Northern Lights Now – SWPC has issued a G2 geomagnetic storm watch for December 4th and 5th. Aurora activity is expected to increase as the high solar wind speeds associated with a coronal hole arrive at Earth. G2 storming means KP values above 5.67 – or strong enough to see aurora in upper mid-latitudes. The storm is arriving just after a full moon, so observation will be a little harder than normal.
The Northern Hemisphere coronal hole responsible for this activity was pointed towards Earth on December 1 and spans a relatively wide longitude. The wider than average longitude means the period of high speed winds is expected to be longer. Data from STEREO and previous rotations of this coronal hole indicate that wind speeds could be over 550 km/s for 24-36 hours and could peak above 650 km/s.
SWPC is currently predicting the heaviest activity at the beginning of the storm late on Dec 4 UTC (afternoon/evening for the US East coast). Typically the most aurora in a coronal hole induced storm happens at the beginning of the storm as the CIR impacts earth, then towards the end as the winds have been pushing on Earth’s magnetosphere for an extended time. This shows in the forecast as another period of G1 storming late on Dec 5. It is likely this watch will be extended into Dec 6 as a G1 watch. Here are the rough timings for the expected activity.
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Northern Lights Now – High speed wind from the coronal hole mentioned in the previous NLN post is expected to arrive sometime on October 24 and should induce G1 and G2 storm conditions through the 26th. SWPC has issued storm watches for all three days with G1 watches on the 24th and 26th and a G2 storm watch on October 25. This means KP levels could reach 5.67 or more.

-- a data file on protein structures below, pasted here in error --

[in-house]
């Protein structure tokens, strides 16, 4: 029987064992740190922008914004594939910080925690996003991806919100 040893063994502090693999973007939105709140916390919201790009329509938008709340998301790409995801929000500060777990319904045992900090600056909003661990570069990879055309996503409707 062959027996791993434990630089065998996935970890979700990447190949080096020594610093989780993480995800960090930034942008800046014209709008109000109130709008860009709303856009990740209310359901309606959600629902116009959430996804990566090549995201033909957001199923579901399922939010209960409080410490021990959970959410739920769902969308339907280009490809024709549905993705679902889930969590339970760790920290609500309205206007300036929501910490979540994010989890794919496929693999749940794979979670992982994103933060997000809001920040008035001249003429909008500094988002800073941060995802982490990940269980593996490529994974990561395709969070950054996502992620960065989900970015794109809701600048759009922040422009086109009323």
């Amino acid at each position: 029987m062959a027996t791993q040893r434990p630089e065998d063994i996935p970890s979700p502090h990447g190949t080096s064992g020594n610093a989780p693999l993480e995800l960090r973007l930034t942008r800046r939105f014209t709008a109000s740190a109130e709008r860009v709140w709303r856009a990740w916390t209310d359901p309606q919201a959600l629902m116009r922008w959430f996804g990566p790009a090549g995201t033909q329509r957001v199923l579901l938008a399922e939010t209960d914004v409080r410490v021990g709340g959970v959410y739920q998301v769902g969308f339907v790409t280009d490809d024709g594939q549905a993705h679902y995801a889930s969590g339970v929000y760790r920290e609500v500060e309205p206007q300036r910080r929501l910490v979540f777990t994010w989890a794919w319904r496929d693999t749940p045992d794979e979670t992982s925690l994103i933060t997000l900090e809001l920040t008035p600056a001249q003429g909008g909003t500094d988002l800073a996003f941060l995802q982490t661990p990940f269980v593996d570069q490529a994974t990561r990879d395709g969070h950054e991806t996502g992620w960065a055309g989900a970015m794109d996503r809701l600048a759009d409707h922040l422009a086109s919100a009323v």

Models are predicting an extended period of elevated solar winds reaching as high as 650km/s for all three days. The initial winds will arrive with a CIR (co-rotating interaction Region) where densities are higher and the magnetic fields are more complex. This means you can monitor the progress of the arriving wind stream – it will show up as proton densities as measured at L1 by DSCOVR will rise. Once Earth is in the body of the high speed solar wind stream, density decreases and winds increase.
Current forecasts show geomagnetic activity reaching G1 levels (KP=4.67 and above) the second half of Oct 24, then reaching G2 (KP=5.67 and above) on the first part of Oct 25. Activity should slowly decline over the following 36 hours, but there may be spike of activity if the magnetic fields line up just right.
As an update to the features in that previous post, the filament did lift off, but was subsequently reabsorbed, so it did not generate a CME. The active regions rotating into view on the East limb seem to have lost their magnetic complexity. Space Weather forecasters are not expecting they will be active flare producers in the next several days.
Northern Lights Now – The late September geomagnetic activity resulting from a large coronal hole has exceeded initial expectations reaching G3 storm levels and helping aurora hunters world-wide capture staggering views. Solar wind speeds have been between 650 and 750 km/s for just over 24 hours now. Periods of high density and negative Bz, and quickly fluctuating Bz during that time pushed KP values above 6.67 for several hours.
The timing worked well for aurora hunters from Northern Europe across Northern North America. Clouds disrupted viewing in the UK and New England, but many locations saw vivid displays of Green, Red and Purple overnight.
Wendy T shared this great set of 4 images
Thanks Everyone. Heres' a few from last night (not off back of camera but straight off!) Fingers crossed for more tonight.. pic.twitter.com/zr7IEKeyGA